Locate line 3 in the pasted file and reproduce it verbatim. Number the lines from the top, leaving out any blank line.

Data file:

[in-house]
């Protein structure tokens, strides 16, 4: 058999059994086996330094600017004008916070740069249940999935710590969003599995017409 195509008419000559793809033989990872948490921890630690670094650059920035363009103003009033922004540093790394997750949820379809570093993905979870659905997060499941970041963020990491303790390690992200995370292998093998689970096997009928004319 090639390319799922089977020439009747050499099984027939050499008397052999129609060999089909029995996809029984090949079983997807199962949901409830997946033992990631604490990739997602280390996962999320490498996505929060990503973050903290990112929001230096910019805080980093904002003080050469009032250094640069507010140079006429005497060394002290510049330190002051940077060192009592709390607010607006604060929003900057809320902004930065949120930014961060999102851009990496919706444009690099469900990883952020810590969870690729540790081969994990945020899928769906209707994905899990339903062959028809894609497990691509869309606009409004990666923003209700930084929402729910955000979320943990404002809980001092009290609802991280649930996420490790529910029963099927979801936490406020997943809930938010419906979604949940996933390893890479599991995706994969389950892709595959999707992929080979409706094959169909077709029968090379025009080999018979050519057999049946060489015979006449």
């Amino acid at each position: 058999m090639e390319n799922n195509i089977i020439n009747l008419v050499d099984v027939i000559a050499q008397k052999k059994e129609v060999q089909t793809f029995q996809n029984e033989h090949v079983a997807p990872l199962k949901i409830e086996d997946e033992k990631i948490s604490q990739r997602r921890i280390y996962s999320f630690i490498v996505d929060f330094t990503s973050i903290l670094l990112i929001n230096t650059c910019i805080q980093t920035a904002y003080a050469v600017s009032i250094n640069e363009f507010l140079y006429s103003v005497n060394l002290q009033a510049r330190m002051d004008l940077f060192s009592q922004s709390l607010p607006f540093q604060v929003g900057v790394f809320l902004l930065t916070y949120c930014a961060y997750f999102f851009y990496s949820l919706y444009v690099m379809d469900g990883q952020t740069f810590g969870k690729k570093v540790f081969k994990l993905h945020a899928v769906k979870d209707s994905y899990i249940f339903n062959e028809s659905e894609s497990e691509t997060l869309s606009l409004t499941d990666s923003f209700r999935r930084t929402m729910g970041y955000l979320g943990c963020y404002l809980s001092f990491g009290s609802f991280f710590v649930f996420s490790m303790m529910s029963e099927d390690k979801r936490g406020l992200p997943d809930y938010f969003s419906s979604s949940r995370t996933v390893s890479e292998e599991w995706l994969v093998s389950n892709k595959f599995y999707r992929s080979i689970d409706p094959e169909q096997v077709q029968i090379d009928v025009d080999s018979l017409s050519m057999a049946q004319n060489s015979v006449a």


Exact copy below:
């Amino acid at each position: 058999m090639e390319n799922n195509i089977i020439n009747l008419v050499d099984v027939i000559a050499q008397k052999k059994e129609v060999q089909t793809f029995q996809n029984e033989h090949v079983a997807p990872l199962k949901i409830e086996d997946e033992k990631i948490s604490q990739r997602r921890i280390y996962s999320f630690i490498v996505d929060f330094t990503s973050i903290l670094l990112i929001n230096t650059c910019i805080q980093t920035a904002y003080a050469v600017s009032i250094n640069e363009f507010l140079y006429s103003v005497n060394l002290q009033a510049r330190m002051d004008l940077f060192s009592q922004s709390l607010p607006f540093q604060v929003g900057v790394f809320l902004l930065t916070y949120c930014a961060y997750f999102f851009y990496s949820l919706y444009v690099m379809d469900g990883q952020t740069f810590g969870k690729k570093v540790f081969k994990l993905h945020a899928v769906k979870d209707s994905y899990i249940f339903n062959e028809s659905e894609s497990e691509t997060l869309s606009l409004t499941d990666s923003f209700r999935r930084t929402m729910g970041y955000l979320g943990c963020y404002l809980s001092f990491g009290s609802f991280f710590v649930f996420s490790m303790m529910s029963e099927d390690k979801r936490g406020l992200p997943d809930y938010f969003s419906s979604s949940r995370t996933v390893s890479e292998e599991w995706l994969v093998s389950n892709k595959f599995y999707r992929s080979i689970d409706p094959e169909q096997v077709q029968i090379d009928v025009d080999s018979l017409s050519m057999a049946q004319n060489s015979v006449a």